The role of glucagon in the pathogenesis of abnormalities of glucose metabolism associated with renal failure remains undefined. We have evaluated glucagon-stimulated glucose and cyclic AMP output and amino acid uptake in isolated perfused livers of rats with experimentally-induced ARF and sham-operated controls. ARF animals exhibited azotemia, hyperglycemia, hyperinsulinemia, and hyperglucagonemia. During stimulation with physiologic (3 × 10-10M) or supraphysiologic (3 × 10-8M) glucagon concentrations, glucose output was lower in livers of ARF rats than in those of controls, whereas cyclic AMP responses were similar or exceeded those of controls. Hepatic glycogen content was lower in rats with ARF and the stores were exhausted at the end of perfusions. Additional studies in livers of fasted animals revealed no significant differences in glucose output or amino acid uptake between ARF and control livers perfused with physiologic levels of glucagon. These experiments suggest that the decreased glucagon-stimulated glucose output in isolated perfused livers of acutely uremic rats is due primarily to glycogen depletion rather than to impaired gluconeogenesis. Normal or increased cyclic AMP responses to glucagon suggests intactness of the hormone receptor-adenylate cyclase system.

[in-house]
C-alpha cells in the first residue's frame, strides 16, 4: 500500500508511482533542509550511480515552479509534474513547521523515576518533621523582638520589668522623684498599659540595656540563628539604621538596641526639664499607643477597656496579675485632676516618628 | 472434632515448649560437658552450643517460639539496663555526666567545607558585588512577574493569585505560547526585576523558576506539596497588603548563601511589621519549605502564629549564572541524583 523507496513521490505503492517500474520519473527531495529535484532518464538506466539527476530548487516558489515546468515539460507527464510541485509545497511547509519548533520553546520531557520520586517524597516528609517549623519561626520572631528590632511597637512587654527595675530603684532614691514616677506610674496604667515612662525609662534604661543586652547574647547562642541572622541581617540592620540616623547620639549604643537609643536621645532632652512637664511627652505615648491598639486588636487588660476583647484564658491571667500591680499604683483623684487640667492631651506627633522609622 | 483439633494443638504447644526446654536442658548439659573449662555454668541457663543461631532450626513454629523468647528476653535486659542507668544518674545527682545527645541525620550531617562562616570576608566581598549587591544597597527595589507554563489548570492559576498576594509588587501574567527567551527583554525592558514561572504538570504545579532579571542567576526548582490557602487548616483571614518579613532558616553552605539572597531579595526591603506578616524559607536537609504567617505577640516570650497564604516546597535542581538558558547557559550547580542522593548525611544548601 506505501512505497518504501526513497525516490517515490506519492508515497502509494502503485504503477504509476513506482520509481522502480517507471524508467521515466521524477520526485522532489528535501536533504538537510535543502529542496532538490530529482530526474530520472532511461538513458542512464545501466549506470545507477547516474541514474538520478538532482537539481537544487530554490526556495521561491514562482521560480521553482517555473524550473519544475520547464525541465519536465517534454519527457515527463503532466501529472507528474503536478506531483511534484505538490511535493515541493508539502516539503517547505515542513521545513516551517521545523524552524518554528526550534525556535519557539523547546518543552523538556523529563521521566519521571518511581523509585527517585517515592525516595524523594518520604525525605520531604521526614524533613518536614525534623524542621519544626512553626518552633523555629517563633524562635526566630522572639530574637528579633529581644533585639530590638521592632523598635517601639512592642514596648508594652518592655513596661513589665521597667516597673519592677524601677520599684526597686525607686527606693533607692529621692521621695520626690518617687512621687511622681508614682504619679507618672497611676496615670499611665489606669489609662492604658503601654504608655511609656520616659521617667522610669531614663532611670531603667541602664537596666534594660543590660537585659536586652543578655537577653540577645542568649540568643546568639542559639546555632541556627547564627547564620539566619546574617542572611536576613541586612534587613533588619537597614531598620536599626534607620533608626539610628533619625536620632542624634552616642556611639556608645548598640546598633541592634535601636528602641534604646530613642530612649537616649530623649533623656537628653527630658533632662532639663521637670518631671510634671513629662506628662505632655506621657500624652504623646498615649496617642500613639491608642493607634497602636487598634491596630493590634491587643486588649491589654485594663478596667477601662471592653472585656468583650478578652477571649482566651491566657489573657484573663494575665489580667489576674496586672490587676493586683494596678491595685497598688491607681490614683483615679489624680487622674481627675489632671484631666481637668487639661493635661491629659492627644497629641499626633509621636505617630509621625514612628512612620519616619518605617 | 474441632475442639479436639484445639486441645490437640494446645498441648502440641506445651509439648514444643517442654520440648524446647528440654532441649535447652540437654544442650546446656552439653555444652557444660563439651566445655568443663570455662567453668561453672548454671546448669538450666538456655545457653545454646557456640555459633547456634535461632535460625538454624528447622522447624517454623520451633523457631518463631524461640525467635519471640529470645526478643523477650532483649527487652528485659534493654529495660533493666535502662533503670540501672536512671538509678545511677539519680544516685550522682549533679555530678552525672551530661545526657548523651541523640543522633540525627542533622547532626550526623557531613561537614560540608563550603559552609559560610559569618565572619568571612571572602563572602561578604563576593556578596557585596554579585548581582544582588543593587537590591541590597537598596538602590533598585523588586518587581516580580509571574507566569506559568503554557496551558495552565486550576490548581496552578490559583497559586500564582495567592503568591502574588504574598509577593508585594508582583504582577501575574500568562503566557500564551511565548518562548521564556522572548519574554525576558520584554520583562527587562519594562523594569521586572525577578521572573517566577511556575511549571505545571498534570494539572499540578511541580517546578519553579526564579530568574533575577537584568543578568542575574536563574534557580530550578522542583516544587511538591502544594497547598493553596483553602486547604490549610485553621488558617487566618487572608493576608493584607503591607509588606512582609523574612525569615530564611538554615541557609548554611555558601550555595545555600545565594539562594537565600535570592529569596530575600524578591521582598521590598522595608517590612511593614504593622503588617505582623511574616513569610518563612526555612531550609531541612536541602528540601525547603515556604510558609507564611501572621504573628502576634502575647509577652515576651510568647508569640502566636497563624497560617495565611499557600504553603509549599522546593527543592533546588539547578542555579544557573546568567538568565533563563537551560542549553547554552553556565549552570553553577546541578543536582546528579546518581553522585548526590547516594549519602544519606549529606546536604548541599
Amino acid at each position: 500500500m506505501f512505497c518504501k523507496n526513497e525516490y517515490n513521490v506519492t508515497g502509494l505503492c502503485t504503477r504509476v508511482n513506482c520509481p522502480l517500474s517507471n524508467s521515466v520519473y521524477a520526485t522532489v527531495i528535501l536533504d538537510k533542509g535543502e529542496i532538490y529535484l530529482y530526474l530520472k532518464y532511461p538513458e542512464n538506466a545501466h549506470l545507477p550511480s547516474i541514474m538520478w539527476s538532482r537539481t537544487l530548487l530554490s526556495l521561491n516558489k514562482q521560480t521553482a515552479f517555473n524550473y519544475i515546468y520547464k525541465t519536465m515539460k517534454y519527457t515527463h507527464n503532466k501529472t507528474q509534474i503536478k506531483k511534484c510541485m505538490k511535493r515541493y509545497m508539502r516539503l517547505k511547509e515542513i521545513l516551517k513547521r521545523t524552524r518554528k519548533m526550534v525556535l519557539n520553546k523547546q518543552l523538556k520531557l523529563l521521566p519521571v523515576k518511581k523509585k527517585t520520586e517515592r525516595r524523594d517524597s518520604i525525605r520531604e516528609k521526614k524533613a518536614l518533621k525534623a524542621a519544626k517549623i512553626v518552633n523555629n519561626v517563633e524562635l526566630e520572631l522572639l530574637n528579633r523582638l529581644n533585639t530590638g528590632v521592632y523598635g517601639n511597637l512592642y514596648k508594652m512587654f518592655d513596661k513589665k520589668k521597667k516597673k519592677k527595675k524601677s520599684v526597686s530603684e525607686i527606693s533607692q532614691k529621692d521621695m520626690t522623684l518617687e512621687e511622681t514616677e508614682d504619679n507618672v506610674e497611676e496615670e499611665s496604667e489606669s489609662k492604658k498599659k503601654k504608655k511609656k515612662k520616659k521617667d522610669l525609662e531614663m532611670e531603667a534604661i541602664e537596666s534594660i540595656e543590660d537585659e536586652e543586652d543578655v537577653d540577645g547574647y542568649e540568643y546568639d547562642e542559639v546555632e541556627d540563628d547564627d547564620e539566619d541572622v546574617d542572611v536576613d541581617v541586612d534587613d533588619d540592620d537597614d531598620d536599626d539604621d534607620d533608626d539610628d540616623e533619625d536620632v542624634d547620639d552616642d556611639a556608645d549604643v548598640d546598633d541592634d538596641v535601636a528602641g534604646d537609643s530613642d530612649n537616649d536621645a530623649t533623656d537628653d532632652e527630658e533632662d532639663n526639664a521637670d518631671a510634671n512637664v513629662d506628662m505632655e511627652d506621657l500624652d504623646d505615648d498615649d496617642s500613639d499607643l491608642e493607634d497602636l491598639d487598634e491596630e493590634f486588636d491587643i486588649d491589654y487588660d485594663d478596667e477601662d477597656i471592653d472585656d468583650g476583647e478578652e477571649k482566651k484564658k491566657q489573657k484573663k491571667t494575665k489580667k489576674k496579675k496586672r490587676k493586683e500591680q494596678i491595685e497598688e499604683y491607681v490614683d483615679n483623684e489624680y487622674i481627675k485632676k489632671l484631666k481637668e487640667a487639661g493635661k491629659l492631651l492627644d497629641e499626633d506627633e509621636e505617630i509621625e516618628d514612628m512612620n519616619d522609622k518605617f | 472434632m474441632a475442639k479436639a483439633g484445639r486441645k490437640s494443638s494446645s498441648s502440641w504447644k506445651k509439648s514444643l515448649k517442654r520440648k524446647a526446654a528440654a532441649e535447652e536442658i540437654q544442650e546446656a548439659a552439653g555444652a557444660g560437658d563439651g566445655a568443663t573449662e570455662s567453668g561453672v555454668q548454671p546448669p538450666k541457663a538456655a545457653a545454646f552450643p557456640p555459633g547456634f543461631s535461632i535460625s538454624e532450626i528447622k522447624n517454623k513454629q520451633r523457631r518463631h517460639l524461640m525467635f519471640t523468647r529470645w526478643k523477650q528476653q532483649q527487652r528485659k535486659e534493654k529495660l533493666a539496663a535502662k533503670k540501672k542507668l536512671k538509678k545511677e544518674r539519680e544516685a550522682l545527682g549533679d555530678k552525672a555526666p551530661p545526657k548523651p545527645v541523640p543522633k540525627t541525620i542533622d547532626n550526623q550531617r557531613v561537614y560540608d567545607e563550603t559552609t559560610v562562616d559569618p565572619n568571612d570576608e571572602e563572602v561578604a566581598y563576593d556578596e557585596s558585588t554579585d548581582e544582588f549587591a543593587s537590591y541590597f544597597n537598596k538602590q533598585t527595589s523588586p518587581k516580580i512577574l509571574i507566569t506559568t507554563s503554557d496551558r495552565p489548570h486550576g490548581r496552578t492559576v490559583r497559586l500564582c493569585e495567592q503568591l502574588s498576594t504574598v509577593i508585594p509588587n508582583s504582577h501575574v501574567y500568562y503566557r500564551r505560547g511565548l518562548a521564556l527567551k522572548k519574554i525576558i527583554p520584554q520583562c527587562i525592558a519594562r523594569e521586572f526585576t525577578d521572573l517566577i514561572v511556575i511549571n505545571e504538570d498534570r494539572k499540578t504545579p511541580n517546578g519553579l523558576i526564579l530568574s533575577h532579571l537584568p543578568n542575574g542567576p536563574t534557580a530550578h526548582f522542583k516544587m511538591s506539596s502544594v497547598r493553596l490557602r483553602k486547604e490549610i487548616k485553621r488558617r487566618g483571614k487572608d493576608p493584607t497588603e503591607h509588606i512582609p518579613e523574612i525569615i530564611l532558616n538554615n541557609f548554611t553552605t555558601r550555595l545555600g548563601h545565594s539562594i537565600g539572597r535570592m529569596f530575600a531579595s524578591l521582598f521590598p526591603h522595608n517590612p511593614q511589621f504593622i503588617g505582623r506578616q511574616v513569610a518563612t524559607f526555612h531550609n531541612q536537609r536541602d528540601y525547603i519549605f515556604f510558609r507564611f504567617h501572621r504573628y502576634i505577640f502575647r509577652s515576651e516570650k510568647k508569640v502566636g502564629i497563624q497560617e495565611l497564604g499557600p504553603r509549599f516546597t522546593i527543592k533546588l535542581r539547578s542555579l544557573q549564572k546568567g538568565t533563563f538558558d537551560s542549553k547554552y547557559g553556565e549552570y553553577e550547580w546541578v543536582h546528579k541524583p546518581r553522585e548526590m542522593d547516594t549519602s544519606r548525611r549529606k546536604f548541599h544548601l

|Original language||English (US)|
|Number of pages||9|
|Journal||The Journal of Laboratory and Clinical Medicine|
|State||Published - May 1982|
ASJC Scopus subject areas
- Pathology and Forensic Medicine